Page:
Published on April 5th, 2006 | by Greg0
HIFF Spring: Citizen Dog
Picture this: helmets fall from the sky, killing a motorcycle taxi driver, but he likes his job so much he still returns to work the next day: as a zombie. Reincarnation, in a sort of Rube Goldberg way. This is one of many subplots, all as strange as the compulsions the characters are defined by. Be prepared for obsessive cleaning, licking, a supernatural work ethic, and tails.
The setting is Bangkok, and the movie is Citizen Dog, a bizarre Thai film that was one of HIFF Spring’s strangest entries- and that is saying something. Our previous HIFF Spring coverage is here, and for those who have commented that our coverage is perhaps a bit mainstream for the Truly Obscure moniker, consider these articles as our tributes to the weird and random.
Because this is a strange and quirky movie, one that is brilliantly creative… it is unfortunately also predictable if you have seen other similar films of brilliant creativity. Amelie certainly comes to mind, and the director (Wisit Sasanatieng, who previously made Tears of the Black Tiger) was obviously a fan of that sort of fantastic, magical realism that made Amelie so endearing. If you’re a fan of Jeunet & Caro, this is almost like watching a lost film from the former pair- the supernatural colors and extravagant cinematography, with some of the careful plotting and macabre details. Musical numbers, romances, and strange characters galore make the movie an interesting ride.
Sad to say, Citizen Dog (unrated, called Mah Nakorn in it’s native language, available on DVD with English subtitles here) doesn’t quite work. The movie focuses too much on the dog aspects- in fact, the title apparently translates better as Dogville, a name unfortunately taken by another movie, one with Lars Von Trier’s own brand of surrealism. It is also a pun on ‘Godville’ the supposed translation for Thailand’s capital. Its actors aren’t quite right. This is the lead actor’s and actress’ first performance and it shows at times.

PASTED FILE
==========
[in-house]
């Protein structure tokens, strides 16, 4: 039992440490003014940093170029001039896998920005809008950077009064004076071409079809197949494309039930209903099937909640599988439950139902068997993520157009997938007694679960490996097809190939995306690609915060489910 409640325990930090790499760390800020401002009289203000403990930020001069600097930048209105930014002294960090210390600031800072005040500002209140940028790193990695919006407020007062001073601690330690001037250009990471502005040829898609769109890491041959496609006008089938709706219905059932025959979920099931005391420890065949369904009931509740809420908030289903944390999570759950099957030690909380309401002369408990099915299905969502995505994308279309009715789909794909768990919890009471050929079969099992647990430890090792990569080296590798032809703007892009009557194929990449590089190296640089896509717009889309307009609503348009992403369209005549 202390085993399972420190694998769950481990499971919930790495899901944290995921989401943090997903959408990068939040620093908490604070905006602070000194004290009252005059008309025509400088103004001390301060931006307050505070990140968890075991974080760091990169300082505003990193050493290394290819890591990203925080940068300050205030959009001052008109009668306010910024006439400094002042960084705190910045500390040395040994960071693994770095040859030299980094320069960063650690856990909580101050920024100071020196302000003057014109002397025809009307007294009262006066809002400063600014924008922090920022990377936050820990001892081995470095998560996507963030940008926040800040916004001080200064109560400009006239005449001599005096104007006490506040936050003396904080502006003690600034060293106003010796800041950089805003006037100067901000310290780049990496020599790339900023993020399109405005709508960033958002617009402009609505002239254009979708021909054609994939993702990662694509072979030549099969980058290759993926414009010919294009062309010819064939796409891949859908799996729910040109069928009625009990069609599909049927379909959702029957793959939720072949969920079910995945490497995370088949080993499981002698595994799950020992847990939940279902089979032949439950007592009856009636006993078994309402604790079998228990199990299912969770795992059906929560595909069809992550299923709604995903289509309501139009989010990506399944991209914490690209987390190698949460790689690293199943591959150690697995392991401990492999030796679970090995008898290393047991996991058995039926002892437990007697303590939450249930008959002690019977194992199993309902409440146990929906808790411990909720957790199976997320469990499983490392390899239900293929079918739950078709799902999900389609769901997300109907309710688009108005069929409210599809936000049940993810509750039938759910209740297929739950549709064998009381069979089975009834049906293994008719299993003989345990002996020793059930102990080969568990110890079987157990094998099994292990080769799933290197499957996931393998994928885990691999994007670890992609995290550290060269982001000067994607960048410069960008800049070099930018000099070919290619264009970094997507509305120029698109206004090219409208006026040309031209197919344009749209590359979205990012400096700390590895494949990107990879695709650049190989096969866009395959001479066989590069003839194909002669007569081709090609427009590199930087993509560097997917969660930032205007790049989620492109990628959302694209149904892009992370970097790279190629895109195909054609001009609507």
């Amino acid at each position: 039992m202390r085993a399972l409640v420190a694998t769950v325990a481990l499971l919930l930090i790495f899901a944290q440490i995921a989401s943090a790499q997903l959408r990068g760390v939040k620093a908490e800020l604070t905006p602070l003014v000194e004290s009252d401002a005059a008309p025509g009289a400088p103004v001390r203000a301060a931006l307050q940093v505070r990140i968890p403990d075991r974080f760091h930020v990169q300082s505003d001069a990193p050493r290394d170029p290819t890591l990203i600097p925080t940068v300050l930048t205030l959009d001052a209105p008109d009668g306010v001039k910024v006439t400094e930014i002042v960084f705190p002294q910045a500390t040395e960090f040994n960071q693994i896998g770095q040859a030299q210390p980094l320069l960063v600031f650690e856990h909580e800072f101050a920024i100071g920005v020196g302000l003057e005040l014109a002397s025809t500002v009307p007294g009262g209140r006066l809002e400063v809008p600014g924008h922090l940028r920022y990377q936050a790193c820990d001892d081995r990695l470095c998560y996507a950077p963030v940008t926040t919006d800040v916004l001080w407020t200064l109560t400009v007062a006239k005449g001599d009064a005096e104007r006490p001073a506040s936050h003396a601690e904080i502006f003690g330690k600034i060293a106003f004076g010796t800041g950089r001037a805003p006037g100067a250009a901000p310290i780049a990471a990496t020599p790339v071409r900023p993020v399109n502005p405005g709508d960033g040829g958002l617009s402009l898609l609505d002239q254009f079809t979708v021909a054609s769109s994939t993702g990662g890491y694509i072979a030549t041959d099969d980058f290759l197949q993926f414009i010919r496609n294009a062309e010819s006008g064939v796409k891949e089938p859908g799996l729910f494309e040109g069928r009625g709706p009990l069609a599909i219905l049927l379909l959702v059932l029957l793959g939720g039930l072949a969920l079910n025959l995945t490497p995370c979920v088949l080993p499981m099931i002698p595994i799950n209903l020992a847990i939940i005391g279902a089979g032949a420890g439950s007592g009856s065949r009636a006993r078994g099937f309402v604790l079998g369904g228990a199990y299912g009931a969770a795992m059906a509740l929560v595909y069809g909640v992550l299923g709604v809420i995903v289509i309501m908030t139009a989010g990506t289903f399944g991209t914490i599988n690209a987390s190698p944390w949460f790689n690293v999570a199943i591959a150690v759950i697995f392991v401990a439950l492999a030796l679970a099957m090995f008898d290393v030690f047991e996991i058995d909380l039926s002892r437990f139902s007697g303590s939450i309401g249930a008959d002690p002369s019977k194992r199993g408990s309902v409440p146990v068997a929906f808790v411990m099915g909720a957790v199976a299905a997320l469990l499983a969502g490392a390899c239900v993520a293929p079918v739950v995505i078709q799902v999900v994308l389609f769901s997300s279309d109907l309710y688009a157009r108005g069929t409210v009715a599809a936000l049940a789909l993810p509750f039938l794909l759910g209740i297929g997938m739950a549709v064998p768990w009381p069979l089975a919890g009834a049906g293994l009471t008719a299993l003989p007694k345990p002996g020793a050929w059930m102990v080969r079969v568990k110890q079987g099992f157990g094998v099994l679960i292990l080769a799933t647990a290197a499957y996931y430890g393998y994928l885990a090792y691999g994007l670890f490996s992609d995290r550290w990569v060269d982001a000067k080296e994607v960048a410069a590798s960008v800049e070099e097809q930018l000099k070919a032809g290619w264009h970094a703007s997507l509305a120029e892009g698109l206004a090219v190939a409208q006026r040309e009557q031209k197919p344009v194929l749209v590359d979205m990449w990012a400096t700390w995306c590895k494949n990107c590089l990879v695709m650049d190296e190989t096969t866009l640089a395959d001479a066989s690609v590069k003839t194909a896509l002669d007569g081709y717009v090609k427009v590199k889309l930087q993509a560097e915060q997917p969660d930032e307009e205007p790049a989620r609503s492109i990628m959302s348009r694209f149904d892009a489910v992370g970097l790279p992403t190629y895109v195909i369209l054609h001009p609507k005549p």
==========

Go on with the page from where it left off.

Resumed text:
But fantastic music (Katamari Damacy-like beatboxing and a some surprisingly catchy Thai ballads), and a vibrant and complex message about modern life make it worth the plot troubles that plague the latter half of the movie. You’ll be confused by the magical reattachment of the digit detached in a sardine-packing accident. You might not understand the chain-smoking girl who looks twelve but claims she is 22 and carries around a stuffed bear that picked up her habit. You might not even get why the lead actress carries around a strange white book she cannot read and decides to solve environmental problems by creating an accidental literal mountain of plastic bottles. You’ll enjoy it anyway, as part of the magical world created by the film.
We usually keep things short and simple here, but this movie was neither and a fair review of it cannot be either. Unlike the vast majority of by-the-number flicks, or even the oddball indie films that Japan or Korea put out, this is tough film to categorize. “Save the Green Planet” comes close in some ways with its complicated created culture. Citizen Dog doesn’t serve up its kooks for kicks. The English labels on the uniforms (Maid, Taxi, Security), the former country boy returning home to find things moving in slow motion, love beginning with vigorous rubbing in a crowded bus: these things are carefully drawn and make for fascinating post-movie conversation. “Citizen Dog” isn’t always clear, but it’s a fascinating beast.